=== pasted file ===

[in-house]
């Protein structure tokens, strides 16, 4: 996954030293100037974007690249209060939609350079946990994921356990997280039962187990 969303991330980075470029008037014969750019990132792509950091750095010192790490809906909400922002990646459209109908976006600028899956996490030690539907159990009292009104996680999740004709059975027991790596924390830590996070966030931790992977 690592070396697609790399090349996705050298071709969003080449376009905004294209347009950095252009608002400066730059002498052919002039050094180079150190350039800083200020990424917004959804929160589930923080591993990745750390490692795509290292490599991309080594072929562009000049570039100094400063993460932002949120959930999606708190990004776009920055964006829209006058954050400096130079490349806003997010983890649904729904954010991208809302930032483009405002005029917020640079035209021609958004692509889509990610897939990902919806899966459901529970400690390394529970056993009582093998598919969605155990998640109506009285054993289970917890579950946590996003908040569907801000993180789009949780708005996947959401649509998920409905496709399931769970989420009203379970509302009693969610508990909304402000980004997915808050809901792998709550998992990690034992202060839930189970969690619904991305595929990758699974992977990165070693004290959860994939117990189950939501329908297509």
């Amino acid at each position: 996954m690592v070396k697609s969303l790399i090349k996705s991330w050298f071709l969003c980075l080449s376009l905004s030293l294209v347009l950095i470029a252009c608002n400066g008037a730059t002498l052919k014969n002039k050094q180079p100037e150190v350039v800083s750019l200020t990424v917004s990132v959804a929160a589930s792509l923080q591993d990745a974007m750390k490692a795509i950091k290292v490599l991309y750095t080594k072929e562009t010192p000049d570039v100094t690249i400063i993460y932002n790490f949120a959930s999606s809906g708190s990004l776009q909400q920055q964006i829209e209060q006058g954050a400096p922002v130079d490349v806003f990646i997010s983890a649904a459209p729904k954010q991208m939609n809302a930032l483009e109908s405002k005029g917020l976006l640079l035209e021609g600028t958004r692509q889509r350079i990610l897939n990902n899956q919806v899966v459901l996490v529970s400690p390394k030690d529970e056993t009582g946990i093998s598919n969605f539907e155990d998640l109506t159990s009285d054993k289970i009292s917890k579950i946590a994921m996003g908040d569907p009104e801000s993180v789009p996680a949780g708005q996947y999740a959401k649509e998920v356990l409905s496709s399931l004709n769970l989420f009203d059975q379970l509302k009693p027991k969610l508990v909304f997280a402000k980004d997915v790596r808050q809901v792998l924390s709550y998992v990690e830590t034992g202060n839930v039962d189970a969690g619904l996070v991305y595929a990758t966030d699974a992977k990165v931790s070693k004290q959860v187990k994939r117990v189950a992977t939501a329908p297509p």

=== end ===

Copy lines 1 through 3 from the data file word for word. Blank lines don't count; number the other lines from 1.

[in-house]
């Protein structure tokens, strides 16, 4: 996954030293100037974007690249209060939609350079946990994921356990997280039962187990 969303991330980075470029008037014969750019990132792509950091750095010192790490809906909400922002990646459209109908976006600028899956996490030690539907159990009292009104996680999740004709059975027991790596924390830590996070966030931790992977 690592070396697609790399090349996705050298071709969003080449376009905004294209347009950095252009608002400066730059002498052919002039050094180079150190350039800083200020990424917004959804929160589930923080591993990745750390490692795509290292490599991309080594072929562009000049570039100094400063993460932002949120959930999606708190990004776009920055964006829209006058954050400096130079490349806003997010983890649904729904954010991208809302930032483009405002005029917020640079035209021609958004692509889509990610897939990902919806899966459901529970400690390394529970056993009582093998598919969605155990998640109506009285054993289970917890579950946590996003908040569907801000993180789009949780708005996947959401649509998920409905496709399931769970989420009203379970509302009693969610508990909304402000980004997915808050809901792998709550998992990690034992202060839930189970969690619904991305595929990758699974992977990165070693004290959860994939117990189950939501329908297509």
């Amino acid at each position: 996954m690592v070396k697609s969303l790399i090349k996705s991330w050298f071709l969003c980075l080449s376009l905004s030293l294209v347009l950095i470029a252009c608002n400066g008037a730059t002498l052919k014969n002039k050094q180079p100037e150190v350039v800083s750019l200020t990424v917004s990132v959804a929160a589930s792509l923080q591993d990745a974007m750390k490692a795509i950091k290292v490599l991309y750095t080594k072929e562009t010192p000049d570039v100094t690249i400063i993460y932002n790490f949120a959930s999606s809906g708190s990004l776009q909400q920055q964006i829209e209060q006058g954050a400096p922002v130079d490349v806003f990646i997010s983890a649904a459209p729904k954010q991208m939609n809302a930032l483009e109908s405002k005029g917020l976006l640079l035209e021609g600028t958004r692509q889509r350079i990610l897939n990902n899956q919806v899966v459901l996490v529970s400690p390394k030690d529970e056993t009582g946990i093998s598919n969605f539907e155990d998640l109506t159990s009285d054993k289970i009292s917890k579950i946590a994921m996003g908040d569907p009104e801000s993180v789009p996680a949780g708005q996947y999740a959401k649509e998920v356990l409905s496709s399931l004709n769970l989420f009203d059975q379970l509302k009693p027991k969610l508990v909304f997280a402000k980004d997915v790596r808050q809901v792998l924390s709550y998992v990690e830590t034992g202060n839930v039962d189970a969690g619904l996070v991305y595929a990758t966030d699974a992977k990165v931790s070693k004290q959860v187990k994939r117990v189950a992977t939501a329908p297509p």